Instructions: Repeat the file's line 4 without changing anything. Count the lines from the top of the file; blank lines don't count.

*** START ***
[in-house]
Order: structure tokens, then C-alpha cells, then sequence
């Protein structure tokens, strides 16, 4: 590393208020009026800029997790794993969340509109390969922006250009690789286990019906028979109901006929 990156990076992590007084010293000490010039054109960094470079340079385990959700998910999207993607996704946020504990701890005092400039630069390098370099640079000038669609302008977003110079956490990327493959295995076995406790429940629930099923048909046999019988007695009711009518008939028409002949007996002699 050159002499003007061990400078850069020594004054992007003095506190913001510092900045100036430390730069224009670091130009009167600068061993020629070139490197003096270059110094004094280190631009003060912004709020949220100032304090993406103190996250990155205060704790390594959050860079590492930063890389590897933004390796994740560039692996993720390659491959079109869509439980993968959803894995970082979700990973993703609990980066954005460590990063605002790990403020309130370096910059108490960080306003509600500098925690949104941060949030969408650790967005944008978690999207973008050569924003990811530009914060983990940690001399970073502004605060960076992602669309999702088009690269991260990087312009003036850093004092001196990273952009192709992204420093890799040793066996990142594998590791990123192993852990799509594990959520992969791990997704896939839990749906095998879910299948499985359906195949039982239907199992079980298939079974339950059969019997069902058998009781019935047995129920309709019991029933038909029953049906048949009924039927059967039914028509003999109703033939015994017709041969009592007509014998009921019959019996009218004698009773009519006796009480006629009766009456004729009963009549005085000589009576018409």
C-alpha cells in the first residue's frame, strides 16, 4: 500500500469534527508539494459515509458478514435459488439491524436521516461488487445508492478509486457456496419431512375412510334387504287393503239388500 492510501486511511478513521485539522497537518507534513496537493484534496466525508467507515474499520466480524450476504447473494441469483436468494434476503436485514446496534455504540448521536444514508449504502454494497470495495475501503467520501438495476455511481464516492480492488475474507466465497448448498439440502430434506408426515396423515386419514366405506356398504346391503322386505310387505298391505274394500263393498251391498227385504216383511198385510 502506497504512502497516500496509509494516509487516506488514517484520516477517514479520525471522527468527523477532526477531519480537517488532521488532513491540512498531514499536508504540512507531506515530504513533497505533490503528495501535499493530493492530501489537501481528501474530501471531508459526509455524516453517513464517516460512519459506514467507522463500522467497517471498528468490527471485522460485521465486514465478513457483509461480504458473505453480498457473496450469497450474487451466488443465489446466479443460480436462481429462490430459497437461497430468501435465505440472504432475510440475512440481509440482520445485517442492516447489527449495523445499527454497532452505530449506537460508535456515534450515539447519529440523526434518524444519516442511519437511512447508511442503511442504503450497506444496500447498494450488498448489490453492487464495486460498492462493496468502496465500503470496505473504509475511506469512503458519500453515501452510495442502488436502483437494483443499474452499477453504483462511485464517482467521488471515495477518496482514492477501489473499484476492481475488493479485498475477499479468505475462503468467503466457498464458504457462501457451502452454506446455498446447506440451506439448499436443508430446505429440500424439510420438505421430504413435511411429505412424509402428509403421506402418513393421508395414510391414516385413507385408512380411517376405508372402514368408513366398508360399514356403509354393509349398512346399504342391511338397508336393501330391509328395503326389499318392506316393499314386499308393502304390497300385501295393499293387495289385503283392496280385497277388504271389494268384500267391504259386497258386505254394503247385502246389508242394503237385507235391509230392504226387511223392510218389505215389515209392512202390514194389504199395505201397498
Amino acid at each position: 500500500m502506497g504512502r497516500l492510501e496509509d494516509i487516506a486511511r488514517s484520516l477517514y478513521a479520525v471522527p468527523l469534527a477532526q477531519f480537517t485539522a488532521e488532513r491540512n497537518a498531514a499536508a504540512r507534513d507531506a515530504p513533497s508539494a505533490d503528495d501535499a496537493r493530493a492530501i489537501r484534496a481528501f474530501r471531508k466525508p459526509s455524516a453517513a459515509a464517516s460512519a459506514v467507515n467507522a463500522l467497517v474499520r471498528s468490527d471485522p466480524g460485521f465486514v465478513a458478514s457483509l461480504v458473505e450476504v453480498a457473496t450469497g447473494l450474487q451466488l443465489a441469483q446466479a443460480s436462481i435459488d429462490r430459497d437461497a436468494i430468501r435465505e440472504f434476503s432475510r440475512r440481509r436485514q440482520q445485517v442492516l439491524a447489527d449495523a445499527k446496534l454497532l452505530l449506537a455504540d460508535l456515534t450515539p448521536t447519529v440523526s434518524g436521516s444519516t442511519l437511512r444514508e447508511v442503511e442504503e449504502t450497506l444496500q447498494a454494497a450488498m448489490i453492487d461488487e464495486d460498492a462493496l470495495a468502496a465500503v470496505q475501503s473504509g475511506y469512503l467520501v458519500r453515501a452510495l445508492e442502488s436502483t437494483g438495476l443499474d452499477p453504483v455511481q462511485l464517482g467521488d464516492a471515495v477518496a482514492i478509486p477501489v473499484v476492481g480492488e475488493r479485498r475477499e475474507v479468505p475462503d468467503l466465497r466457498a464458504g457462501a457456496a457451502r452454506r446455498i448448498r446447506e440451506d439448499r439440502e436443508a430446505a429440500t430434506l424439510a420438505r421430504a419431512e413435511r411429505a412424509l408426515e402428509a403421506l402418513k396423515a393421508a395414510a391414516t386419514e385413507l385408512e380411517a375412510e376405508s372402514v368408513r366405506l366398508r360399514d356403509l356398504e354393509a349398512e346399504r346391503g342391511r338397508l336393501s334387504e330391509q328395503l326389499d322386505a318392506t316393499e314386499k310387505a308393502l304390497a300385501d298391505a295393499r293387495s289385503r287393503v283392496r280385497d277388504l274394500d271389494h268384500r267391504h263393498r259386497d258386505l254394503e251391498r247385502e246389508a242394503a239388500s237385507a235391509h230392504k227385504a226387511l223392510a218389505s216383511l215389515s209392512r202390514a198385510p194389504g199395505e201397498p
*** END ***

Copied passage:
C-alpha cells in the first residue's frame, strides 16, 4: 500500500469534527508539494459515509458478514435459488439491524436521516461488487445508492478509486457456496419431512375412510334387504287393503239388500 492510501486511511478513521485539522497537518507534513496537493484534496466525508467507515474499520466480524450476504447473494441469483436468494434476503436485514446496534455504540448521536444514508449504502454494497470495495475501503467520501438495476455511481464516492480492488475474507466465497448448498439440502430434506408426515396423515386419514366405506356398504346391503322386505310387505298391505274394500263393498251391498227385504216383511198385510 502506497504512502497516500496509509494516509487516506488514517484520516477517514479520525471522527468527523477532526477531519480537517488532521488532513491540512498531514499536508504540512507531506515530504513533497505533490503528495501535499493530493492530501489537501481528501474530501471531508459526509455524516453517513464517516460512519459506514467507522463500522467497517471498528468490527471485522460485521465486514465478513457483509461480504458473505453480498457473496450469497450474487451466488443465489446466479443460480436462481429462490430459497437461497430468501435465505440472504432475510440475512440481509440482520445485517442492516447489527449495523445499527454497532452505530449506537460508535456515534450515539447519529440523526434518524444519516442511519437511512447508511442503511442504503450497506444496500447498494450488498448489490453492487464495486460498492462493496468502496465500503470496505473504509475511506469512503458519500453515501452510495442502488436502483437494483443499474452499477453504483462511485464517482467521488471515495477518496482514492477501489473499484476492481475488493479485498475477499479468505475462503468467503466457498464458504457462501457451502452454506446455498446447506440451506439448499436443508430446505429440500424439510420438505421430504413435511411429505412424509402428509403421506402418513393421508395414510391414516385413507385408512380411517376405508372402514368408513366398508360399514356403509354393509349398512346399504342391511338397508336393501330391509328395503326389499318392506316393499314386499308393502304390497300385501295393499293387495289385503283392496280385497277388504271389494268384500267391504259386497258386505254394503247385502246389508242394503237385507235391509230392504226387511223392510218389505215389515209392512202390514194389504199395505201397498